SALT Lawmakers Taking to House Floor in Push for Tax Break
(Bloomberg) -- A rare show of bipartisan unity over tax policy unfolded Tuesday evening, with 18 lawmakers making their case on why House Speaker Nancy Pelosi should include an expansion of the state and local tax deduction in upcoming legislation.
The lawmakers, including Democrats Tom Suozzi of New York and Josh Gottheimer New Jersey as well as Republicans Michelle Steel and Young Kim, both of California, spent more than an hour Tuesday evening defending the state and local tax, or SALT, write-off on federal taxes. They detailed why the break should be expanded as part of Biden’s broader economic agenda.
The SALT deduction is a top priority for many lawmakers from high-tax states including New York, New Jersey and California. Those legislators say that it’s critical for middle class residents of their districts to be able to write off more than $10,000 of local levies -- a limitation that was included in President Donald Trump’s 2017 tax overhaul.
In their continuing campaign, Kim and Suozzi on Wednesday will host an event with representatives from the National Association of Counties and National League of Cities to talk about how the limits on the SALT deduction hamper local governments from raising revenue to fund services, including education, housing and transportation.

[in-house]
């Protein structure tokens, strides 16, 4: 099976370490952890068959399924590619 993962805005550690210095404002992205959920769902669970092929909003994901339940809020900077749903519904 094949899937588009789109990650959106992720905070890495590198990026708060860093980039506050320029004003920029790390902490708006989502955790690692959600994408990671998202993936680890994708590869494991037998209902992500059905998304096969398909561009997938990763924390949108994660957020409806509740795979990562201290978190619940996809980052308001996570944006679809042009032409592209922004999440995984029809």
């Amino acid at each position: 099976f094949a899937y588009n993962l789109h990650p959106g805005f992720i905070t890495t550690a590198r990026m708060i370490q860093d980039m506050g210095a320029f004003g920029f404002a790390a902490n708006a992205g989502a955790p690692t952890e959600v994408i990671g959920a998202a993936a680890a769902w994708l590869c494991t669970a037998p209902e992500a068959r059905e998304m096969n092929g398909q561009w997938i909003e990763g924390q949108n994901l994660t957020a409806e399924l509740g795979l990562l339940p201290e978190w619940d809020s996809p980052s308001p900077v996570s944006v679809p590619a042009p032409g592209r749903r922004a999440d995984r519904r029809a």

“It’s cheaper to not insure your children. It’s cheaper to use non-union labor. It’s cheaper to have lax environmental regulations and to have unregulated utilities,” Suozzi said on the House floor. “By capping this deduction, we are crippling the very states and cities and local municipalities that are the economic engines of our nation.”
Expanding the tax break has become a key point of tension for House Democrats as they begin to craft legislation to pump trillions of dollars into education, child care and housing, paid for by tax increases on the wealthy and corporations. More than 20 House Democrats say that bill also needs to include SALT relief to win their votes, but progressives have countered that the benefit mainly accrues to the well-off.
Biden has so far declined to include an expansion of SALT deductions in his tax proposals. White House Press Secretary Jen Psaki has said that it’s up to Congress to craft a plan and find a way to pay for it.
The House is in the initial stages of drafting a budget resolution that would allow for a tax and spending bill later this year on Democratic votes alone. The Senate is also working to initiate the process in their chamber. Senator Bernie Sanders is working on a draft proposal that would include $120 billion for SALT relief, about one third of what the tax break’s biggest supporters are calling for.
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